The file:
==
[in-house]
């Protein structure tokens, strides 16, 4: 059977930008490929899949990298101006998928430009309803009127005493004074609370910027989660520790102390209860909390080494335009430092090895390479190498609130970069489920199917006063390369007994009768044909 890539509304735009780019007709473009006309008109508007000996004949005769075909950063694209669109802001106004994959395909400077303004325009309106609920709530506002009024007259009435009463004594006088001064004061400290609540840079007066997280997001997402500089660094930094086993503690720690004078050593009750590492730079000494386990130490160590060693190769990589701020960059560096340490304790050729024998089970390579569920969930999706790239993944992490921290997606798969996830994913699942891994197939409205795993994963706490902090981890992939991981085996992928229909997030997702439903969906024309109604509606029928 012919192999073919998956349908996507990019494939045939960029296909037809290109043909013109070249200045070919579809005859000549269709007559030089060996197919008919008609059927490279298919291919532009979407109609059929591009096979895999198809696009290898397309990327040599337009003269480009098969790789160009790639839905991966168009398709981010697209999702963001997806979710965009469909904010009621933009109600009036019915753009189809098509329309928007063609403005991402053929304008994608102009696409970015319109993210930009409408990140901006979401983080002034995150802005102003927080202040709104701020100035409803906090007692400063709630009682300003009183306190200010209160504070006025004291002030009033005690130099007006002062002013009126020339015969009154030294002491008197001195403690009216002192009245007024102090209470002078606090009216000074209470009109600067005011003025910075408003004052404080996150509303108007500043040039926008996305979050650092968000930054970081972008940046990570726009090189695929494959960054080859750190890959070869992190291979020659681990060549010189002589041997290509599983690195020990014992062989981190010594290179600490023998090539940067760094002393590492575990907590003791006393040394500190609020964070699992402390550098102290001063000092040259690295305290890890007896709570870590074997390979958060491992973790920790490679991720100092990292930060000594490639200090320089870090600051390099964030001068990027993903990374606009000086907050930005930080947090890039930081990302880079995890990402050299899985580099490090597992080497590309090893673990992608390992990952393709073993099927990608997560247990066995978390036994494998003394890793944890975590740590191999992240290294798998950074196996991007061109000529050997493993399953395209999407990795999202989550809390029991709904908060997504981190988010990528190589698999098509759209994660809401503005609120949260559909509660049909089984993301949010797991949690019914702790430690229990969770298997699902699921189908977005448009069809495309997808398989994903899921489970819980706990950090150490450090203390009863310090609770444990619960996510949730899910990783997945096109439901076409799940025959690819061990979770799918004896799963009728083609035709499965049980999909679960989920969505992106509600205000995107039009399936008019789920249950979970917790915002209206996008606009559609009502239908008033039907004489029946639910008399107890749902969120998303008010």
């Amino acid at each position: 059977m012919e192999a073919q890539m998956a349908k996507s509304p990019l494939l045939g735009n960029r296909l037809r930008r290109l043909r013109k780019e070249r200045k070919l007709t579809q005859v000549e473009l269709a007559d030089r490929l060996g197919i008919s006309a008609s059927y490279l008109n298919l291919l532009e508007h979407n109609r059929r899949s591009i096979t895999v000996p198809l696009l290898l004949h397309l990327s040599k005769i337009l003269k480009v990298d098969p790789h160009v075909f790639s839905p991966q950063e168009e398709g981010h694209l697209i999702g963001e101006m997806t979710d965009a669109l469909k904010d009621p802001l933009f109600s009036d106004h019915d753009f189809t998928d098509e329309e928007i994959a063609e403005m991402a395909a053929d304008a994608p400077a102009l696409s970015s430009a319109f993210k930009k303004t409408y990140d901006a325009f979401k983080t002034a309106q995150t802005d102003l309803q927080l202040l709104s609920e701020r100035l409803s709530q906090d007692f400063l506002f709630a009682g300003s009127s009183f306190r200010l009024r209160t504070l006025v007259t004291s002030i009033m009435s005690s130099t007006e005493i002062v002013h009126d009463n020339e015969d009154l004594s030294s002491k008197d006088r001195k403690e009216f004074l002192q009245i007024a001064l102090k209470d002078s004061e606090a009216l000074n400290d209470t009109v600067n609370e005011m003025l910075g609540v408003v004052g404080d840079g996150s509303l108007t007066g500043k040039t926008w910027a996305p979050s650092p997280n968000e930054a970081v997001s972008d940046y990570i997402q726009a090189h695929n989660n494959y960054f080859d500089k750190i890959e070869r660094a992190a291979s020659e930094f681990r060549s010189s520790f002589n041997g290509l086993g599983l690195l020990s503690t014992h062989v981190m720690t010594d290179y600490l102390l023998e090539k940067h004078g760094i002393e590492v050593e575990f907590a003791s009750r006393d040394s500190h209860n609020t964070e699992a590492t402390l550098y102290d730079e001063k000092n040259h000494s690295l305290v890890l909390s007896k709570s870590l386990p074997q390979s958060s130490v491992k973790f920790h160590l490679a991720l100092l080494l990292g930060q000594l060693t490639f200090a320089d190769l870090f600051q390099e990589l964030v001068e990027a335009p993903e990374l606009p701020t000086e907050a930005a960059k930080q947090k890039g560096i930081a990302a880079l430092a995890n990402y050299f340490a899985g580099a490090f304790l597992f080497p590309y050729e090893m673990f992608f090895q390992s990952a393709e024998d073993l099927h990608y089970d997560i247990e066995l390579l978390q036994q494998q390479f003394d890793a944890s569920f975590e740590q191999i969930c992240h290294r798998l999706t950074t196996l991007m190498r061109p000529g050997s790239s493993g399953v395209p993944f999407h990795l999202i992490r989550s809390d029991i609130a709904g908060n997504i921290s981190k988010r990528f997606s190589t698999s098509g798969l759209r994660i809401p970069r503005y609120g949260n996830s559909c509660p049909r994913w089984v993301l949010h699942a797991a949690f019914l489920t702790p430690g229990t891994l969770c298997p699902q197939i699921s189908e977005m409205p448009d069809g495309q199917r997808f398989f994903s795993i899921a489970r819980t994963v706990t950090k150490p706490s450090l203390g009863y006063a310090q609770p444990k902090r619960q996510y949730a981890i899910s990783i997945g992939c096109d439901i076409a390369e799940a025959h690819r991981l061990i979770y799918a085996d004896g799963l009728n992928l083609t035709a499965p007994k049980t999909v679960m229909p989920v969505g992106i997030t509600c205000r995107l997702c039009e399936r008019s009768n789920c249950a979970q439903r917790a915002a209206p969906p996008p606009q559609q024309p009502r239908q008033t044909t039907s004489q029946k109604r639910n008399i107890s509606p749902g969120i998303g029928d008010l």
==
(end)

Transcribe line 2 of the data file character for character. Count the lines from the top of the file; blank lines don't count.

């Protein structure tokens, strides 16, 4: 059977930008490929899949990298101006998928430009309803009127005493004074609370910027989660520790102390209860909390080494335009430092090895390479190498609130970069489920199917006063390369007994009768044909 890539509304735009780019007709473009006309008109508007000996004949005769075909950063694209669109802001106004994959395909400077303004325009309106609920709530506002009024007259009435009463004594006088001064004061400290609540840079007066997280997001997402500089660094930094086993503690720690004078050593009750590492730079000494386990130490160590060693190769990589701020960059560096340490304790050729024998089970390579569920969930999706790239993944992490921290997606798969996830994913699942891994197939409205795993994963706490902090981890992939991981085996992928229909997030997702439903969906024309109604509606029928 012919192999073919998956349908996507990019494939045939960029296909037809290109043909013109070249200045070919579809005859000549269709007559030089060996197919008919008609059927490279298919291919532009979407109609059929591009096979895999198809696009290898397309990327040599337009003269480009098969790789160009790639839905991966168009398709981010697209999702963001997806979710965009469909904010009621933009109600009036019915753009189809098509329309928007063609403005991402053929304008994608102009696409970015319109993210930009409408990140901006979401983080002034995150802005102003927080202040709104701020100035409803906090007692400063709630009682300003009183306190200010209160504070006025004291002030009033005690130099007006002062002013009126020339015969009154030294002491008197001195403690009216002192009245007024102090209470002078606090009216000074209470009109600067005011003025910075408003004052404080996150509303108007500043040039926008996305979050650092968000930054970081972008940046990570726009090189695929494959960054080859750190890959070869992190291979020659681990060549010189002589041997290509599983690195020990014992062989981190010594290179600490023998090539940067760094002393590492575990907590003791006393040394500190609020964070699992402390550098102290001063000092040259690295305290890890007896709570870590074997390979958060491992973790920790490679991720100092990292930060000594490639200090320089870090600051390099964030001068990027993903990374606009000086907050930005930080947090890039930081990302880079995890990402050299899985580099490090597992080497590309090893673990992608390992990952393709073993099927990608997560247990066995978390036994494998003394890793944890975590740590191999992240290294798998950074196996991007061109000529050997493993399953395209999407990795999202989550809390029991709904908060997504981190988010990528190589698999098509759209994660809401503005609120949260559909509660049909089984993301949010797991949690019914702790430690229990969770298997699902699921189908977005448009069809495309997808398989994903899921489970819980706990950090150490450090203390009863310090609770444990619960996510949730899910990783997945096109439901076409799940025959690819061990979770799918004896799963009728083609035709499965049980999909679960989920969505992106509600205000995107039009399936008019789920249950979970917790915002209206996008606009559609009502239908008033039907004489029946639910008399107890749902969120998303008010």